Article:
American Gold! The South Fork of the American River

Nick Carlson | South of American River, California

As long as there are young men with the light of adventure in their eyes or a touch of wildness in their souls, rapids will be run. –Sigurd Olson

This is where America went for the gold. Literally! When gold was discovered on the South Fork of the American River in 1848, it sparked the greatest mass movement of people in the Western Hemisphere igniting our country’s passion to push west for those seeking fortune and adventure. Boaters seek that same thrill today as they parade down Highway 49 with raft topped vans and kayak adorn cars to the rushing waters of the South Fork.

During the spring and summer, the South Fork is a playground for whitewater kayakers and rafters of all different levels. The river descends at a steep gradient of 30 feet per mile. The first five miles from the Chili Bar access is chocked full of exciting Class III whitewater with rapids with scary names like Meat-grinder and Trouble Maker. The so-called easy section is the next, nine miles through the valley consisting of a number of Class II rapids including Barking Dog. After that, the river enters what paddlers call “The Gorge.” It’s the most challenging series of Class III rapids descending at 33 feet per mile toward Folsom Lake.

In past several years finding water in Northern California has been just about as rare as finding gold, however through deals made with upstream reservoirs and powerhouses along the Federal Energy Regulatory Commission guidelines, timed releases on the South Fork, keep dependable flows of whitewater pouring into the valley during the day, however towards nightfall much like faucet the flow drops till it’s released again the next day.

“If you want to go paddling,” said Conner Manley to a youngster on the beach at the put in at Henningsen-Lotus Park, “Then don’t get a job when you have to work during the day.”

My crew of Manley, Ethan Howard and Kristin Kettehhofen, all young employees of The River Store, the local paddle shop just up the road. They had just closed the store for the night and were now heading out on a sunset paddle with me. Low flow paddles are not the norm on the South Fork, but paddling is paddling I told them and besides, we’ll have the river all to ourselves.

About mile down the river makes a sweeping curve to the right and then plunges into two standing waves and hole between as it turns again to left. In high flows river’s velocity, turbulence and converging currents have created a steep hole in its path making it an appealing and challenging site for area play-boaters. In low flows, it produces still an exciting surfing wave for the boys. Local legend says this Class II rapid got its name when a neighborhood dog sprang to the bank barking loudly at the rafters and kayaks as they went down river.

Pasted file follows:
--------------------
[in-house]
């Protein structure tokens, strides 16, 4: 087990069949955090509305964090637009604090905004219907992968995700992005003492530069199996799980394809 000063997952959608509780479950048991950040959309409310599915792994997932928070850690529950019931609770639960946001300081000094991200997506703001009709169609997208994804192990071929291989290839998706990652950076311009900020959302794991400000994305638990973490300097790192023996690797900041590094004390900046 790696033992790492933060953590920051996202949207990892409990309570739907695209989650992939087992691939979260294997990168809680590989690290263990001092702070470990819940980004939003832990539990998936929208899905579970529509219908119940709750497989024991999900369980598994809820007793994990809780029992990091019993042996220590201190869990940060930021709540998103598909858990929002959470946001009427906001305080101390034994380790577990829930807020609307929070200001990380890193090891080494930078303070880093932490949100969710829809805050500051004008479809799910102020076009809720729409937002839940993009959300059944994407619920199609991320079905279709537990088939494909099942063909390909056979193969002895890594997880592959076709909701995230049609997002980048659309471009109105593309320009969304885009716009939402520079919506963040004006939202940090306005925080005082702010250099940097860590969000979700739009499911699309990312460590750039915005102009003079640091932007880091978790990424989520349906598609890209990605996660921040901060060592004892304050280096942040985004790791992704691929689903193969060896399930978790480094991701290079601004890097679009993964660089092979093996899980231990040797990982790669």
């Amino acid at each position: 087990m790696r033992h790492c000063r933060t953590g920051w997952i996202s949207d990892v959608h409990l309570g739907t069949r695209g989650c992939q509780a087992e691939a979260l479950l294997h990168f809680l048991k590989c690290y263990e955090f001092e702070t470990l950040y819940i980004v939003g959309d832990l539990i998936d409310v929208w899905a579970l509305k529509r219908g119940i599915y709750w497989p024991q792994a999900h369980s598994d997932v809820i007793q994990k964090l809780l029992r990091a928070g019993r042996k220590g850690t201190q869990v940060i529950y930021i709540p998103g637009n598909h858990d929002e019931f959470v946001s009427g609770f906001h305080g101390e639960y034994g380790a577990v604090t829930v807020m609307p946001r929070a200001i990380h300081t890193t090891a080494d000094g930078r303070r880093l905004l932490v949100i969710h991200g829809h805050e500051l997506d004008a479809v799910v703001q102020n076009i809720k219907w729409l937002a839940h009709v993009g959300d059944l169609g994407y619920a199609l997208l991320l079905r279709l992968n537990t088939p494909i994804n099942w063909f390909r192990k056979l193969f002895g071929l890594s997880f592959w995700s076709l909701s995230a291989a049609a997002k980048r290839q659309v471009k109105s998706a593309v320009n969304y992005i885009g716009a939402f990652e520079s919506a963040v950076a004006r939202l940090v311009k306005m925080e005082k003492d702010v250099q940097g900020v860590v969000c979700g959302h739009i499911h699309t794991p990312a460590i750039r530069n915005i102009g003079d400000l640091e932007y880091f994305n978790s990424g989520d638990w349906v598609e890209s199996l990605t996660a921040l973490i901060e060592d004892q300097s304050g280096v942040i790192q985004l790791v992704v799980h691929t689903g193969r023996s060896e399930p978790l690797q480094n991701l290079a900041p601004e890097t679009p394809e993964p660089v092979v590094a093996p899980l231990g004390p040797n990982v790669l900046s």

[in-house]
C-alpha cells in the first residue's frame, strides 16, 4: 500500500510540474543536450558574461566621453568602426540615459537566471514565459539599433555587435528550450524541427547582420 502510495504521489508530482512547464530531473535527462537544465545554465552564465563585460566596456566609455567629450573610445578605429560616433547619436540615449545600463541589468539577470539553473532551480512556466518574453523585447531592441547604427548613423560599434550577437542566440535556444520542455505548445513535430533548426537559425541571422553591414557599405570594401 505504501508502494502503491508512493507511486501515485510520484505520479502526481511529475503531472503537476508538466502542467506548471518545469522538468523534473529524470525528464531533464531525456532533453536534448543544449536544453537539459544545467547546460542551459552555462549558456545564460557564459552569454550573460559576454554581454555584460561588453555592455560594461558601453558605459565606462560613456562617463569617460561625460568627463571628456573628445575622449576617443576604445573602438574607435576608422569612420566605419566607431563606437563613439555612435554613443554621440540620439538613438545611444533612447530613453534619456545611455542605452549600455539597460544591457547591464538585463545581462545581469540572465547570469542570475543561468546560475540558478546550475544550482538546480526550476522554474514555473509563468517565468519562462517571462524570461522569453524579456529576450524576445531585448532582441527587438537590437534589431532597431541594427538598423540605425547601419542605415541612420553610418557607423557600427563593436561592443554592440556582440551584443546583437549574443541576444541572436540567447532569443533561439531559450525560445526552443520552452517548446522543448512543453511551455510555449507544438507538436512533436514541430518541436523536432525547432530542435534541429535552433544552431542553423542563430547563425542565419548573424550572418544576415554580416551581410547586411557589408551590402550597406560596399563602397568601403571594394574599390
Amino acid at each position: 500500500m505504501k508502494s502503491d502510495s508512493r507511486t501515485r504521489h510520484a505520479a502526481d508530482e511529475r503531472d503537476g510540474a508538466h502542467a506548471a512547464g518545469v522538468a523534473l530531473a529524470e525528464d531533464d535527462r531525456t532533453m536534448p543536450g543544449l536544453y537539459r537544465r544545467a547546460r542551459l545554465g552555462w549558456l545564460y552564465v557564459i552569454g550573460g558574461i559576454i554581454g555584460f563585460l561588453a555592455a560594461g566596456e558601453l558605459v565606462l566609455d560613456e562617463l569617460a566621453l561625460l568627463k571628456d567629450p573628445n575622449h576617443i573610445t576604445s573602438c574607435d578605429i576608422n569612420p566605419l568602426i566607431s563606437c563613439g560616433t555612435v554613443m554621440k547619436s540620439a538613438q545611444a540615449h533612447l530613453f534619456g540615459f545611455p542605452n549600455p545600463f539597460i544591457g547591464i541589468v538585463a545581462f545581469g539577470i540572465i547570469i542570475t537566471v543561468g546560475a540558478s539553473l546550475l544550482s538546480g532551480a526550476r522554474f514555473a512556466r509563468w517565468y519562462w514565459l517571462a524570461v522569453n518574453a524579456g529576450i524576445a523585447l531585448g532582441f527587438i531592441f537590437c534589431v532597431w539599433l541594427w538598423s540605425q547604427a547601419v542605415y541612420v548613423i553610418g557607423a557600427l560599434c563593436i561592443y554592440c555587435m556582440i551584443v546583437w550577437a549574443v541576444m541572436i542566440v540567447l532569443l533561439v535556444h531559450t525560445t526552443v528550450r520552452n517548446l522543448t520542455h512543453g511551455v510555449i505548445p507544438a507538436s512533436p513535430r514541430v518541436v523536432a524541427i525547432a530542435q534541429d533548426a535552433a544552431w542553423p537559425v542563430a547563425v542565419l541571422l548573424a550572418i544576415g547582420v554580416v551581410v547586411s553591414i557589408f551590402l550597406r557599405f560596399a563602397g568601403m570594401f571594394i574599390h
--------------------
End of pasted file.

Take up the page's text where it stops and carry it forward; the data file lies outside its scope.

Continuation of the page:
Conner and Ethan take turns in their play-boats one after one to test their skills on the churning boil. In a cross between ballet and bull-riding, the boys choreographed the dance of spins, flips and rolls all before the wave spits them out for one more try one more time. Ethan drops the nose of his Dagger play-boat into the turmoil of the Dog, heading straight into its current. Skimming at the edge of the standing wave he dips forward attempting to somersault only to be buried by crashing water. Even in low flows, the Dog can still bite.

“That wasn’t really a loop,” calls out Kristin, “but, it was something.”

Paddling back smiling towards us in the eddy, Ethan, says “Did it look cool?”

“Yeah, it did.”

Conner, who is planning next year to attend World Class Kayak Academy, a traveling high school for kayaking students exploring rivers and cultures around the world, is most at home spinning on the wave doing maneuver after maneuver. He loses his momentum after a while, rolling back into depths of the torrent before being spit out on the other side. In high flows, he would have to wait his turn behind the rest of the play-boaters lining up like kids waiting to ride the roller-coaster. Inching forward one by one. It’s a boater’s decorum so to speak, waiting to surf the wave one at a time. He told me that sometimes the wait could be a long one. But on this evening he shares it only with Ethan.

The sun is now starting to hanging as low as the water in the river as we continue down river. The rocks and trees are silhouetted in the glitter of the stream. I take the lead at Highway Rapid a long rock garden wave train. I twisted and turned and scraping against the stones along the way. The rapid proves to be a bit tricky even in shallow water but water still rumbles and few can resist it. Naturalist John Craighead says, “The call is the thundering rumble of distant rapids, the intimate roar of white water. . . a primeval summons to primordial values.”

The last one was Swimmers Rapid, rightly named because it seems to dump the commercial rafter customers at the end. It’s a victory lap for us. I look to Ethan and say, “This my best day of the week.”

We paddle forward toward the Greenwood Creek take out just as the sunset has turned the river into gold.

Support the protection of 5,000 new miles of wild and scenic rivers